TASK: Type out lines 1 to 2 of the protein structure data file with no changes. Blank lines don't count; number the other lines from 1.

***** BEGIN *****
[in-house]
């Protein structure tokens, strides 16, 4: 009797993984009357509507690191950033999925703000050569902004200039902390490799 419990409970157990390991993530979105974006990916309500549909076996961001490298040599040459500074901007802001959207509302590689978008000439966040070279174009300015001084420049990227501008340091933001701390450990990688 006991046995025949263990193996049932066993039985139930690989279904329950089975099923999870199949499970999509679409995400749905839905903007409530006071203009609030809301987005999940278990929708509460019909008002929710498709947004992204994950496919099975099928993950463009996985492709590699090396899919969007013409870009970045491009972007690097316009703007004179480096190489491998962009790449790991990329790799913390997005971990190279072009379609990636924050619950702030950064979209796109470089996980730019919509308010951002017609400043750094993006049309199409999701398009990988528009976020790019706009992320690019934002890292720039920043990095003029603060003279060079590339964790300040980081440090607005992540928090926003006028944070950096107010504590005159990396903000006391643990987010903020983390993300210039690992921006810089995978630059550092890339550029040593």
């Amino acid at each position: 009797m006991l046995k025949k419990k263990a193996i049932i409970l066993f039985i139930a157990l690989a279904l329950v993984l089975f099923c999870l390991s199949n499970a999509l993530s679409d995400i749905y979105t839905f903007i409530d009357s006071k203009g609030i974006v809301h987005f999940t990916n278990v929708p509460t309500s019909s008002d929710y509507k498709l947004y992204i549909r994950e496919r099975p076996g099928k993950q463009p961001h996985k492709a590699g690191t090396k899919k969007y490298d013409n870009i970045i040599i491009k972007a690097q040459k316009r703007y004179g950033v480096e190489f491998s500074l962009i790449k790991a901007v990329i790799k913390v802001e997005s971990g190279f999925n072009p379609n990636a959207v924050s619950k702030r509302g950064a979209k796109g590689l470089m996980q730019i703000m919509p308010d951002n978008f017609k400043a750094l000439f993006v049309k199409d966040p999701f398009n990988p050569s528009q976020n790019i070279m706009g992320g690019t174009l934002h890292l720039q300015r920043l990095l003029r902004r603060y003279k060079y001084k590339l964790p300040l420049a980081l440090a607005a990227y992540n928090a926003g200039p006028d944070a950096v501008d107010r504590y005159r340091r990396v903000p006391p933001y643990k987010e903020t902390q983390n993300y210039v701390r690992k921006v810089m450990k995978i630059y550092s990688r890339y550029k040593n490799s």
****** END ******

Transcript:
[in-house]
């Protein structure tokens, strides 16, 4: 009797993984009357509507690191950033999925703000050569902004200039902390490799 419990409970157990390991993530979105974006990916309500549909076996961001490298040599040459500074901007802001959207509302590689978008000439966040070279174009300015001084420049990227501008340091933001701390450990990688 006991046995025949263990193996049932066993039985139930690989279904329950089975099923999870199949499970999509679409995400749905839905903007409530006071203009609030809301987005999940278990929708509460019909008002929710498709947004992204994950496919099975099928993950463009996985492709590699090396899919969007013409870009970045491009972007690097316009703007004179480096190489491998962009790449790991990329790799913390997005971990190279072009379609990636924050619950702030950064979209796109470089996980730019919509308010951002017609400043750094993006049309199409999701398009990988528009976020790019706009992320690019934002890292720039920043990095003029603060003279060079590339964790300040980081440090607005992540928090926003006028944070950096107010504590005159990396903000006391643990987010903020983390993300210039690992921006810089995978630059550092890339550029040593």